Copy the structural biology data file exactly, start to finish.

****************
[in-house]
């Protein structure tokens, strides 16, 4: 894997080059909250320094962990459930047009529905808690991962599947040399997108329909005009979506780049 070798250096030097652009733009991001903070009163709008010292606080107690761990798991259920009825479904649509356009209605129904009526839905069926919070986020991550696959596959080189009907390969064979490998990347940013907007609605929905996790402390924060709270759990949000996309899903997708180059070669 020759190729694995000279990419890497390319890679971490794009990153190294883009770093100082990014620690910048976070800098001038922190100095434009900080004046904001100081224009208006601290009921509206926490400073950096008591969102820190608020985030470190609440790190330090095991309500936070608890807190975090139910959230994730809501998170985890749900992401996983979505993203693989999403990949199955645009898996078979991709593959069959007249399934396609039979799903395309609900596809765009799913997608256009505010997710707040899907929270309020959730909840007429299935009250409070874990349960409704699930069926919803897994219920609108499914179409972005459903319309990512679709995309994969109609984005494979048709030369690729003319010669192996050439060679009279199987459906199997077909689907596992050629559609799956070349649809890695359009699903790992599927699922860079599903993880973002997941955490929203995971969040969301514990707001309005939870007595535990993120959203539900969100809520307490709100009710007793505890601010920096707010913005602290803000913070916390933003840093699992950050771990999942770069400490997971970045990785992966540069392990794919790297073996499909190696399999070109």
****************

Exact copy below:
[in-house]
């Protein structure tokens, strides 16, 4: 894997080059909250320094962990459930047009529905808690991962599947040399997108329909005009979506780049 070798250096030097652009733009991001903070009163709008010292606080107690761990798991259920009825479904649509356009209605129904009526839905069926919070986020991550696959596959080189009907390969064979490998990347940013907007609605929905996790402390924060709270759990949000996309899903997708180059070669 020759190729694995000279990419890497390319890679971490794009990153190294883009770093100082990014620690910048976070800098001038922190100095434009900080004046904001100081224009208006601290009921509206926490400073950096008591969102820190608020985030470190609440790190330090095991309500936070608890807190975090139910959230994730809501998170985890749900992401996983979505993203693989999403990949199955645009898996078979991709593959069959007249399934396609039979799903395309609900596809765009799913997608256009505010997710707040899907929270309020959730909840007429299935009250409070874990349960409704699930069926919803897994219920609108499914179409972005459903319309990512679709995309994969109609984005494979048709030369690729003319010669192996050439060679009279199987459906199997077909689907596992050629559609799956070349649809890695359009699903790992599927699922860079599903993880973002997941955490929203995971969040969301514990707001309005939870007595535990993120959203539900969100809520307490709100009710007793505890601010920096707010913005602290803000913070916390933003840093699992950050771990999942770069400490997971970045990785992966540069392990794919790297073996499909190696399999070109």